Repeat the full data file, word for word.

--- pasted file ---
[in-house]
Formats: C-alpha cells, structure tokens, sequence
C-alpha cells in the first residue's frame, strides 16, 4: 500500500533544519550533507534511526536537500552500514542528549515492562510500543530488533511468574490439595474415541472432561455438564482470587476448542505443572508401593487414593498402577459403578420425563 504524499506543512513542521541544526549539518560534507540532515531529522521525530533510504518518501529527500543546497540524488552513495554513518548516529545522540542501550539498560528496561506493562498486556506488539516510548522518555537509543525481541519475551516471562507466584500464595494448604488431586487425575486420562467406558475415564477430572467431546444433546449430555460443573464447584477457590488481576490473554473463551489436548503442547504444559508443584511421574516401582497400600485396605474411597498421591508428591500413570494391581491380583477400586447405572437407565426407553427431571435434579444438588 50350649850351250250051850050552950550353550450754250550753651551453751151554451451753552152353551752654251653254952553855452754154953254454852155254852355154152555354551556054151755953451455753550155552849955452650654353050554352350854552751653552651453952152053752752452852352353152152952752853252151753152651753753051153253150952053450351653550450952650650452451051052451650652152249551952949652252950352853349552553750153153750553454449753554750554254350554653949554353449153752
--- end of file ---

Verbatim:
[in-house]
Formats: C-alpha cells, structure tokens, sequence
C-alpha cells in the first residue's frame, strides 16, 4: 500500500533544519550533507534511526536537500552500514542528549515492562510500543530488533511468574490439595474415541472432561455438564482470587476448542505443572508401593487414593498402577459403578420425563 504524499506543512513542521541544526549539518560534507540532515531529522521525530533510504518518501529527500543546497540524488552513495554513518548516529545522540542501550539498560528496561506493562498486556506488539516510548522518555537509543525481541519475551516471562507466584500464595494448604488431586487425575486420562467406558475415564477430572467431546444433546449430555460443573464447584477457590488481576490473554473463551489436548503442547504444559508443584511421574516401582497400600485396605474411597498421591508428591500413570494391581491380583477400586447405572437407565426407553427431571435434579444438588 50350649850351250250051850050552950550353550450754250550753651551453751151554451451753552152353551752654251653254952553855452754154953254454852155254852355154152555354551556054151755953451455753550155552849955452650654353050554352350854552751653552651453952152053752752452852352353152152952752853252151753152651753753051153253150952053450351653550450952650650452451051052451650652152249551952949652252950352853349552553750153153750553454449753554750554254350554653949554353449153752